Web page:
M114 155 mm howitzer

From Wikipedia, the free encyclopedia

Place of originUnited States
Service history
In service1942–present
Used bySee operators
Production history
ManufacturerRock Island Arsenal (U.S.)
Produced1941–1953 (U.S.)[1]
No. built10,300 (U.S.)[1]
MassTravel: 5,800 kg (12,800 lb)
Combat: 5,600 kg (12,300 lb)
LengthTravel: 7.315 m (20 ft)
Barrel lengthBore: 3.564 m (11 ft 8 in) L/23
Overall: 3.79 m (12 ft 5 in) L/24.5
WidthTravel: 2.438 m (8 ft)
HeightTravel: 1.8 m (5 ft 11 in)

ShellSeparate-loading bagged charge
Caliber155 mm (6.1 in)
BreechSlow-cone interrupted screw
CarriageSplit trail
Traverse25° left or right
Rate of fireburst: 4 rpm
sustained: 40 rph
Muzzle velocity563 m/s (1,847 ft/s)
Maximum firing range14,600 m (16,000 yd)

The M114 is a towed howitzer developed and used by the United States Army. It was first produced in 1942 as a medium artillery piece under the designation of 155 mm Howitzer M1. It saw service with the US Army during World War II, the Korean War, and the Vietnam War, before being replaced by the M198 howitzer.

The gun was also used by the armed forces of many nations. The M114A1 remains in service in some countries.


155 mm howitzer M1920

After the end of the First World War a board later labeled the Westervelt Board was convened to assess the artillery experience of the combatant powers and map out future directions for the US Army artillery. The conclusion of the board vis-a-vis corps (heavy field) artillery was that an ideal heavy howitzer should have range of at least 16,000 yards (15 km) and allow the elevation of 65°[2] (as opposed to the existing World War I-era M-1918 155 mm howitzer's, a license-built French Canon de 155 C modèle 1917 Schneider, 11.5 km and +42° 20' respectively). Board also recommended that the new 155-mm howitzer and the new 4.7-inch (120 mm) gun share all the carriage, even if it compromises both designs.

The M1920 carriage resulting from this requirements was of the split-trail type with pneumatic equilibrators, permitting a total traverse of 60°.[2] Unfortunately, it "gave considerable trouble due to the persistent failure of the top carriage" on the firing tests.[3] In 1923–1925 the design was modified with the top carriage reinforced, with the result standardized as M1925.[3] However, it was never built in steel, because after the evaluation of a wooden model the project was abandoned.[3] Instead, two new carriages were developed and built in the following years, which were designated T1 and T1E1.[3] All of them had the same ballistics (perhaps even the same gun body), with maximal range of 16,390 yards (14.99 km), and were undergoing tests in early 1930s.[3] By 1934, the US Army was concerned about the arising high-speed towing requirements not satisfied by the plain bearings and solid rubber ties.[4]

In 1939 the development began anew,[5] by spring 1941 the first specimen was ready to be test-fired and immediately after passing them[6] it was standardized on 15 May 1941 as Howitzer M1 on the Carriage M1. The howitzer itself differed from the older model by a lengthened barrel of 20 calibers and a new breech mechanism. Uniquely it was the sole 'slow-cone' interrupted screw mechanism to enter US service after 1920.[5]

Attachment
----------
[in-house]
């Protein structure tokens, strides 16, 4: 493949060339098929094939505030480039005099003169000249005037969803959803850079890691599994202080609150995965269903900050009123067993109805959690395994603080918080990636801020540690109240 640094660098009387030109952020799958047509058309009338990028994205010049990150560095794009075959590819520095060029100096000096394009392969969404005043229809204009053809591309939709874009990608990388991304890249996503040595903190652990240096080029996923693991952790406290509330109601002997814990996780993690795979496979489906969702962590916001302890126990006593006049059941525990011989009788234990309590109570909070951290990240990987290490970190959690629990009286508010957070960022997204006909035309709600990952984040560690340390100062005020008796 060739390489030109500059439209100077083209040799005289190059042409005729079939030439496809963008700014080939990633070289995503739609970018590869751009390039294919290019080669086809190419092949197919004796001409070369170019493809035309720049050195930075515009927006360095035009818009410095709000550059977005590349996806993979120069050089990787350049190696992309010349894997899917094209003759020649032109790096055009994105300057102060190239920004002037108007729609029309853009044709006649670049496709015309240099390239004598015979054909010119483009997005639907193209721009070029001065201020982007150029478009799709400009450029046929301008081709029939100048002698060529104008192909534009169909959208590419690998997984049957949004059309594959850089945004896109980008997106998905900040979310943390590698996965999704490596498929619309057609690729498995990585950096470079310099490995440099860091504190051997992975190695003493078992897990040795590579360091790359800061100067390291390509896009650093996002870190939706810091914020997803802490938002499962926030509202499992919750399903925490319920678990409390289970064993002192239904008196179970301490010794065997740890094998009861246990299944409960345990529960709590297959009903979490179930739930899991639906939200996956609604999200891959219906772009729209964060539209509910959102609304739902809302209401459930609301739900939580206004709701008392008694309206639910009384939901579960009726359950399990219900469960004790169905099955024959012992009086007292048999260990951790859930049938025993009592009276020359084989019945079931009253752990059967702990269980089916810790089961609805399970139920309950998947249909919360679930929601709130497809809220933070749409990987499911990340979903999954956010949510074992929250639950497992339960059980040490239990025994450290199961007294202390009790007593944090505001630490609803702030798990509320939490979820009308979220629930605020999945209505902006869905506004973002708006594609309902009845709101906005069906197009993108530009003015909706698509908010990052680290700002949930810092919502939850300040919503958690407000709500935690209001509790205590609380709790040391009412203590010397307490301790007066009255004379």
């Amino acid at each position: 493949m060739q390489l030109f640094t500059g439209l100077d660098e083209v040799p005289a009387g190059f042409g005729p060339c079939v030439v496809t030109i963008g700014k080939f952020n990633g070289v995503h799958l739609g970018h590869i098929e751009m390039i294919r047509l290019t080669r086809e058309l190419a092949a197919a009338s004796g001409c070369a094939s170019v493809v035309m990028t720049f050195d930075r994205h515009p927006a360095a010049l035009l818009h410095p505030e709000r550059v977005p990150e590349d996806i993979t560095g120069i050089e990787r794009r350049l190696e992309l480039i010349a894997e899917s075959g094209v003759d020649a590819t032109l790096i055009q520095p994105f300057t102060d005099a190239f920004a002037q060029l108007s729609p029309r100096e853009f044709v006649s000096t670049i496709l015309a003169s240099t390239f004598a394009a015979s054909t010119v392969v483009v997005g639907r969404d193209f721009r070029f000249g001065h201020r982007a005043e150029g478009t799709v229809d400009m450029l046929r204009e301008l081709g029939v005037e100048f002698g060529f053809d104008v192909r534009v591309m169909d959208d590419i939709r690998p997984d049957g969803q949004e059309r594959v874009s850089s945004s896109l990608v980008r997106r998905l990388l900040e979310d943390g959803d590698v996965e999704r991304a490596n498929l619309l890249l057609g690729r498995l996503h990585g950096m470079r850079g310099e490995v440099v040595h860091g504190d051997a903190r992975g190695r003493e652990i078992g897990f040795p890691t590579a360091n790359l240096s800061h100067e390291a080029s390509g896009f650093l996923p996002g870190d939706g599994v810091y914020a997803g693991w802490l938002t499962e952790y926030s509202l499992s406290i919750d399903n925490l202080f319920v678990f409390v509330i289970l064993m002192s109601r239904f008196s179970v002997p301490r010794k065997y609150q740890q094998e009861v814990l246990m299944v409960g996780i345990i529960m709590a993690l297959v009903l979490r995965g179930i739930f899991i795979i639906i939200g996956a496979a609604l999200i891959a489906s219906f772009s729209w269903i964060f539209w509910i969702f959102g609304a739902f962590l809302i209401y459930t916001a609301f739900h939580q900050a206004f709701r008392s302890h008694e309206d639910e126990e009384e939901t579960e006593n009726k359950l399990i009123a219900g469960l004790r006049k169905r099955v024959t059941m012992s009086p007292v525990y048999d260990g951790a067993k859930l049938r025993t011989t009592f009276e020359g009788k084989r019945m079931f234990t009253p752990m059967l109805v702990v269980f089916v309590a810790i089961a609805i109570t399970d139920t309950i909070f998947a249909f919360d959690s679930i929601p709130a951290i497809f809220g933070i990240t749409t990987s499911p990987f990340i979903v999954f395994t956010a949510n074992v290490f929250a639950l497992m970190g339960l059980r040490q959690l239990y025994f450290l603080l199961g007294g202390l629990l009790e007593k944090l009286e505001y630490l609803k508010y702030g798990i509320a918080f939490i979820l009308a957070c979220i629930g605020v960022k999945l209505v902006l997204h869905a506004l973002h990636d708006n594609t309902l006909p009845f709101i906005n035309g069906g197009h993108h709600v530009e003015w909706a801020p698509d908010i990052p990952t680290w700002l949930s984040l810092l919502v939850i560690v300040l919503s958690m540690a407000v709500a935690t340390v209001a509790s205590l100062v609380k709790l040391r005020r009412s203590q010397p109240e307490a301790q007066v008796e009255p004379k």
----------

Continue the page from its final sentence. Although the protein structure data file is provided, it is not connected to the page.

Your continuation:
Carriage variants[edit]

The carriage was also used by the 4.5 inch Gun M-1. It went through a number of minor changes over time. The original Warner electric brakes were replaced by Westinghouse air brakes on the M1A1. Both the M1 and M1A1 carriages used a mid-axle firing pedestal that was extended by a ratchet mechanism. The M1A2 replaced the ratchet with a screw-jack system and also modified the traveling lock. The M1A1E1 carriage was intended for use in jungle and muddy terrain and replaced the wheels of the M1A1 with a free-wheeling tracked suspension, but the project was terminated after V-J day without having reached production. The T-9 and T-10 carriages were projects using low-grade steel alloys that were canceled when no longer needed. The T-16 was a light-weight carriage using high-grade steel that was estimated to save some 1,200 lb (540 kg); work began in July 1945 and continued after the war, although nothing seems to have come from it.[5]

A mid-1960s variant was the 155mm XM123 & M123A1 auxiliary-propelled howitzers. The XM123 was produced by American Machine and Foundry and outfitted with two 20 horsepower air-cooled engines produced by Consolidated Diesel Corporation, driver's seat, steering wheel, and guide wheel on the left trail, allowing it to be more rapidly emplaced when detached from the prime mover, while the XM123A1 provided a single 20 horsepower motor with electric steering. The extra weight on the left trail displaced the howitzer after each round was fired, requiring it to be realigned, and the project was abandoned. The concept was copied from the Soviet 85mm SD-44 auxiliary-propelled antitank gun developed in 1954 and used by airborne forces.[citation needed]

Front view of an XM123 Medium Auxiliary Propelled 155mm Howitzer at the Rock Island Arsenal Museum
XM123 Medium Auxiliary Propelled 155mm Howitzer seat and power unit at the Rock Island Arsenal Museum

Self-propelled mounts[edit]

The howitzer was experimentally mounted on a lengthened chassis of the M5 light tank. The resulting vehicle received the designation 155 mm Howitzer Motor Carriage T64. A single prototype was built before the T64 project was abandoned in favor of T64E1, based on the M24 Chaffee light tank chassis. This was eventually adopted as the M41 Howitzer Motor Carriage and saw action in the Korean War.[7] Towards the end of the Korean War the US Army replaced the M41 self-propelled howitzer with the M44 self-propelled howitzer.[citation needed]